The first thing I did was sanitise all of my equipment: 2 fermenters, plastic spoon, thermometer, hydrometer, can opener, glass measuring jug, 2 plastic jugs (one to contain thermometer, can opener etc. the other filled with sanitiser). I used 4 tsp of VWP sanitiser in 2 gallons of hot tap water. Closed lid and shook vigorously, then added other equipment and allowed to soak for 15 minutes.

Removed trial jar and filled with sanitising solution, put in hydrometer and thermometer. Set aside.

Fill 1 plastic jug with sanitising solution. Rinse the other plastic jug in plenty of cold water. Place airlock and can opener in second plastic jug.

Remove glass measuring jug and rinse well with cold water. Filled jug with 200ml water, a mixture of boiled kettle water and tap water (!). Also should have covered with foil [MISTAKE #1]. Re-hydrated yeast. Water should have been cooled to 30C but I sprinkled the yeast in at 32C. [MISTAKE #2]

Boiled kettle for water to soften tins of malt extract. Added 2 tins to large saucepan and added 2 litres of boiling water. Left to stand.

Rinsed fermenter with several changes of hot top water and cleaned with a soft cloth. Took care to clean the rim of the fermenter and the lid, especially around the lid seal. Set aside.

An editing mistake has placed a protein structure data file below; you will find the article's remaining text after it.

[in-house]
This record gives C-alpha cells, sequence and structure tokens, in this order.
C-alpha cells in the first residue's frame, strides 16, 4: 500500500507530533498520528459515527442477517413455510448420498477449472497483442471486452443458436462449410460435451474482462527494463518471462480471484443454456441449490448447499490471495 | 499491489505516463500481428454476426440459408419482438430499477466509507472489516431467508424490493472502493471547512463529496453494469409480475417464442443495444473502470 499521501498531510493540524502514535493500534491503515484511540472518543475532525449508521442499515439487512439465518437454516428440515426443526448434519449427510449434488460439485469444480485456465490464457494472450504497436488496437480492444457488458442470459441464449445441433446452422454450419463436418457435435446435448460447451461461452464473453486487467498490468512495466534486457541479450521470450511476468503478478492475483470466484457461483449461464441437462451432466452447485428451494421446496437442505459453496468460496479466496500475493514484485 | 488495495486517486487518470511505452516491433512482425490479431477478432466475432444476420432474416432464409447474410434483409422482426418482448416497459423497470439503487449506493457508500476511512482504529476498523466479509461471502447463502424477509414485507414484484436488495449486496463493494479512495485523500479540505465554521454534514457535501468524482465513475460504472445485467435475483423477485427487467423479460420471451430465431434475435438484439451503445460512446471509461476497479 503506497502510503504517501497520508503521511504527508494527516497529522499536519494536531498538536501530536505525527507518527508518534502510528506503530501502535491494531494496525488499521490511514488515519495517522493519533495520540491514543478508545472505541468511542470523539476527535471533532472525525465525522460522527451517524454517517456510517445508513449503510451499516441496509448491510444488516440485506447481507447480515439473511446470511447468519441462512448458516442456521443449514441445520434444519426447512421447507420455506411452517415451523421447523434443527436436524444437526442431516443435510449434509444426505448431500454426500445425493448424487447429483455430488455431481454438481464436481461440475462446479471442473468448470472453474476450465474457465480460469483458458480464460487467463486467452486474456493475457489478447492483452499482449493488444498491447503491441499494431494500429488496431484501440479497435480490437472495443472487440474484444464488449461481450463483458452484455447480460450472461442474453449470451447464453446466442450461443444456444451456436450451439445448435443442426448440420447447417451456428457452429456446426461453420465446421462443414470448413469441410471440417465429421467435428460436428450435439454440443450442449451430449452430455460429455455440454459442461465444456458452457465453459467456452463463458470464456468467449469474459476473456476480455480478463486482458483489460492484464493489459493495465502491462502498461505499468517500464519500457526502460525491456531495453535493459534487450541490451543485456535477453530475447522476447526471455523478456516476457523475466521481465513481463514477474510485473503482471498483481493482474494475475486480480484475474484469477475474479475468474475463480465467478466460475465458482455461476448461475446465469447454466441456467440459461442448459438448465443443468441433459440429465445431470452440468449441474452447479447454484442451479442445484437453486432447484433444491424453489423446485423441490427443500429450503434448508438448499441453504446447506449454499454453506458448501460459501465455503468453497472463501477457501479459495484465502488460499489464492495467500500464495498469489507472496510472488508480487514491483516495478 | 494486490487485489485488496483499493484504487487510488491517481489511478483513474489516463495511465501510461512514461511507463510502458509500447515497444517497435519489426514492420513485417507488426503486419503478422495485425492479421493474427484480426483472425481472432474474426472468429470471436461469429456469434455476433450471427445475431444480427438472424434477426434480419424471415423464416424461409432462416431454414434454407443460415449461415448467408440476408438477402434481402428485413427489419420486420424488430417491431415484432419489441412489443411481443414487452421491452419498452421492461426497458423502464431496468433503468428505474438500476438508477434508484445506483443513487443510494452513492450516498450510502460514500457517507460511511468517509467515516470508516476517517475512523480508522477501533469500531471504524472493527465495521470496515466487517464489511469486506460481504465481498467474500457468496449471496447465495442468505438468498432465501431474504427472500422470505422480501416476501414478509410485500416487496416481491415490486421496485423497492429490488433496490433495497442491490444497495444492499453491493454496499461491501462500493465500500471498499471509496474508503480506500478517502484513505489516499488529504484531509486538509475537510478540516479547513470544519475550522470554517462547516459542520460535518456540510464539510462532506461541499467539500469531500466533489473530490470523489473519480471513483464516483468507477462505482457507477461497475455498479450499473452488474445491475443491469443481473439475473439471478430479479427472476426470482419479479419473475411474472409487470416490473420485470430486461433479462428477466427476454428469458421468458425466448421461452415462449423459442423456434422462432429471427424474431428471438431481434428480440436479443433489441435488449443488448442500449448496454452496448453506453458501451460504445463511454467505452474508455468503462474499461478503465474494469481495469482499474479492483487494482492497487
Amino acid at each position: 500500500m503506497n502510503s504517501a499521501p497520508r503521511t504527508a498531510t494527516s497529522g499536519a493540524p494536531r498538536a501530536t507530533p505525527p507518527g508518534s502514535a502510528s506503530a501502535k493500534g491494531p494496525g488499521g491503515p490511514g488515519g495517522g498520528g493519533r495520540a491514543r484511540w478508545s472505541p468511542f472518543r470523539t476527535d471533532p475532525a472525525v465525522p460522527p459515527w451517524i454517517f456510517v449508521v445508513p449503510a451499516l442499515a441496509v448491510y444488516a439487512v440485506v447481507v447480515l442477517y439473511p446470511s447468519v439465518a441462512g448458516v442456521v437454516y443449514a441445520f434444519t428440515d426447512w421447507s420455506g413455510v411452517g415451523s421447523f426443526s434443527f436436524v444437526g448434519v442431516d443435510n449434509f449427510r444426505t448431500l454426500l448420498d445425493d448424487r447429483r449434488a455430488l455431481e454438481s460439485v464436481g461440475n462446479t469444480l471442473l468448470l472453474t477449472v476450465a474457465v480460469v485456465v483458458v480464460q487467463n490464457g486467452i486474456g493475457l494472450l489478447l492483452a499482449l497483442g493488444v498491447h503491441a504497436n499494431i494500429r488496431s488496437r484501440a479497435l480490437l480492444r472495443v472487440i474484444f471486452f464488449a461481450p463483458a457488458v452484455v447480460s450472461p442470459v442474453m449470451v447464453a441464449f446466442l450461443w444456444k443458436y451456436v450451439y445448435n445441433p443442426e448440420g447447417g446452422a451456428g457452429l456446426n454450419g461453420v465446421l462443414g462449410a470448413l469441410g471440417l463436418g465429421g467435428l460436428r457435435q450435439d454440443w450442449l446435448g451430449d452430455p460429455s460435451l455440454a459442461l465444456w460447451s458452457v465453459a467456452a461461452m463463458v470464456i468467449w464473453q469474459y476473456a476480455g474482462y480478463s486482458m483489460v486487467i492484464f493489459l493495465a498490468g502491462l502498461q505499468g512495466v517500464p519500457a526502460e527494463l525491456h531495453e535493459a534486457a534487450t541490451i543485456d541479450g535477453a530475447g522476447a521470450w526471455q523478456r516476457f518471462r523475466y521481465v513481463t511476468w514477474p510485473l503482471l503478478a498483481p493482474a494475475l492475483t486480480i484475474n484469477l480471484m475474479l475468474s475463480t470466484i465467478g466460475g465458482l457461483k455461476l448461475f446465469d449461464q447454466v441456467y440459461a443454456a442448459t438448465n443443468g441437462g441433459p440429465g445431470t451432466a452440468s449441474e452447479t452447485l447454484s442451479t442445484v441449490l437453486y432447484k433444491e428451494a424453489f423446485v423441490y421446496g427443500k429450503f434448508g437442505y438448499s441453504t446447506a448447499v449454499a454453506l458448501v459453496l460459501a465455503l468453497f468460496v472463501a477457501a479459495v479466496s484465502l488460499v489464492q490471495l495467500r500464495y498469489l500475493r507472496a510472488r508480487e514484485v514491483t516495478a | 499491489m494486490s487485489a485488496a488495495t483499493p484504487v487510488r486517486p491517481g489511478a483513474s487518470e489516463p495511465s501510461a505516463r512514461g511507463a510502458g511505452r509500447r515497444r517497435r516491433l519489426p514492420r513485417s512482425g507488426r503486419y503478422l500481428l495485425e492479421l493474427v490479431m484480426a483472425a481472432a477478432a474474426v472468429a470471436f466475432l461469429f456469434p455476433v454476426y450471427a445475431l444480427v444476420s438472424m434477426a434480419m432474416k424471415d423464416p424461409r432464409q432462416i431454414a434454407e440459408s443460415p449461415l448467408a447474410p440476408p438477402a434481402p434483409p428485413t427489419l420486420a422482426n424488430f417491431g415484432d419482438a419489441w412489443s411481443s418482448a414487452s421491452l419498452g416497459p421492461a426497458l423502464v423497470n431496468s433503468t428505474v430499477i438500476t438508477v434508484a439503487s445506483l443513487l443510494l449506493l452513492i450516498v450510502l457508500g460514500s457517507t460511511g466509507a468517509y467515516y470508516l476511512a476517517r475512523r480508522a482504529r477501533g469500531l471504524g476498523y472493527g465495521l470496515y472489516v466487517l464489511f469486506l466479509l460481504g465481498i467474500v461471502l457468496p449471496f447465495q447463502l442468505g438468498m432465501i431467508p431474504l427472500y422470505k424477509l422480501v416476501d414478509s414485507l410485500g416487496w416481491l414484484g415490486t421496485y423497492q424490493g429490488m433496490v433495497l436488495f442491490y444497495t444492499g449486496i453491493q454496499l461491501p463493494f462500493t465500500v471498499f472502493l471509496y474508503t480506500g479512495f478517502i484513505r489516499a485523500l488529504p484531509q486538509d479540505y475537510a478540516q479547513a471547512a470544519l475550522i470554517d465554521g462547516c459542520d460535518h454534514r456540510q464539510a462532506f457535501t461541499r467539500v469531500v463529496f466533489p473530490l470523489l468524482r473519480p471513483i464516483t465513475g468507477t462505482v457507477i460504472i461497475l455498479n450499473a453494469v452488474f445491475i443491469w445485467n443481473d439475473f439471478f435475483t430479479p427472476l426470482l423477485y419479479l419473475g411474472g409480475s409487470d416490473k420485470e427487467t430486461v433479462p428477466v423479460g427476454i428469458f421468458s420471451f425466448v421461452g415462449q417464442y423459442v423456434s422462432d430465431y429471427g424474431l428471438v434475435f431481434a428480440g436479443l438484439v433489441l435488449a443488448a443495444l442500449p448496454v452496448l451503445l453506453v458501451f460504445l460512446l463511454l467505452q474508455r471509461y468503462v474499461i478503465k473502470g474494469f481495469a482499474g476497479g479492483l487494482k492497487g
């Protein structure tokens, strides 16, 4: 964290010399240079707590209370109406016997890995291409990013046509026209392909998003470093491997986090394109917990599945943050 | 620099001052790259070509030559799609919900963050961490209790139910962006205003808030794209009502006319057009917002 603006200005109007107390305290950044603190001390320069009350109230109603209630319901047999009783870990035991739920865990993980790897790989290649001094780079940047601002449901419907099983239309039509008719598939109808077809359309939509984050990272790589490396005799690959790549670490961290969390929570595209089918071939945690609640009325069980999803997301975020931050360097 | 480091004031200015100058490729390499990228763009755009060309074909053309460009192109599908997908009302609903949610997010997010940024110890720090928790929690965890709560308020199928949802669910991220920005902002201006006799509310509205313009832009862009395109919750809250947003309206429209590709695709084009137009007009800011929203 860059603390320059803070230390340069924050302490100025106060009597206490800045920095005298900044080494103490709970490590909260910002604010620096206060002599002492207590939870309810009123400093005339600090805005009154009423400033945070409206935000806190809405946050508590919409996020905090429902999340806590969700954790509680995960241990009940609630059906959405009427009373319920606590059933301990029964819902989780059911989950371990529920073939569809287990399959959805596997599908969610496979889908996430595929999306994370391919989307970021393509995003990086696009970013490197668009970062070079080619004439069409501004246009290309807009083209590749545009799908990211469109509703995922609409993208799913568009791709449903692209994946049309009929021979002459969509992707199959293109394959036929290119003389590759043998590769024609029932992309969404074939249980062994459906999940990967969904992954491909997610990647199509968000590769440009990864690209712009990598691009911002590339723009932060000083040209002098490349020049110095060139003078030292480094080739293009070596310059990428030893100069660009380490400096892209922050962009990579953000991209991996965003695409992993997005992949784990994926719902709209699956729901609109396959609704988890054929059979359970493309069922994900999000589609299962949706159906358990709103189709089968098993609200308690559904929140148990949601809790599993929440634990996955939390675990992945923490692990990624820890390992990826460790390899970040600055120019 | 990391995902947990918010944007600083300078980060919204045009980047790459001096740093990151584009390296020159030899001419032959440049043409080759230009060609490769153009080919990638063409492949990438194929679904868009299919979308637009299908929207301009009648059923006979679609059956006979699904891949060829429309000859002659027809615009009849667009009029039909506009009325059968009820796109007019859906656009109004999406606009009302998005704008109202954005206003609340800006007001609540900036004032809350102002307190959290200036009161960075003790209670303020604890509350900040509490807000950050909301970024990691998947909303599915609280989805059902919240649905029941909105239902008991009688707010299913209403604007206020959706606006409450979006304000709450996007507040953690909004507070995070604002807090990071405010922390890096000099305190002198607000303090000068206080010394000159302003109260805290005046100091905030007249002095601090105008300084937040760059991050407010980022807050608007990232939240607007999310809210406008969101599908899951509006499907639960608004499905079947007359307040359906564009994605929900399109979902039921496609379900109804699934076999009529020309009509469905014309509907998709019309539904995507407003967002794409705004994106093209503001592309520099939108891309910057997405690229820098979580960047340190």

Removed cans of malt extract from saucepan using oven gloves. Opened cans with the sanitised can opener and emptied contents of both cans into the fermenter.

Filled kettle twice and added 3.5l of boiling water to the fermenter, according to packet instructions. Mixed well using the large spoon and verified that no extract was sticking to the bottom of the fermenter.

And now, for my biggest newbie mistake… I pitched the yeast without checking the temperature of the wort. [MISTAKE #3] I immediately realised my mistake and took the temperature, it was 27C, maybe 28C. Although the yeast now seems to be working, it’s possible that this mistake may contribute some ‘off’ flavours – specifically some fruity esters.

Anyway, mixed well after pitching yeast before realising my fourth mistake. I had pitched the yeast before taking a gravity reading. [MISTAKE #4] I took a sample of wort by dipping the trial jar into the fermenter. It was very difficult to read the gravity because of bubbles in the trial jar. However, I took some photos of the reading and I’d estimate it to be 1.050. When adjusted for temperature, the OG is 1.052.

Closed lid on fermenter and attached airlock. Put in corner of kitchen, resting on cardboard. Disappointed not to see immediate results. How predictable. Patience grasshopper.

11/10/2010 – Finally, some krausen on top! Plenty of krausen touching off the fermenter lid too. No sign of bubbles in airlock.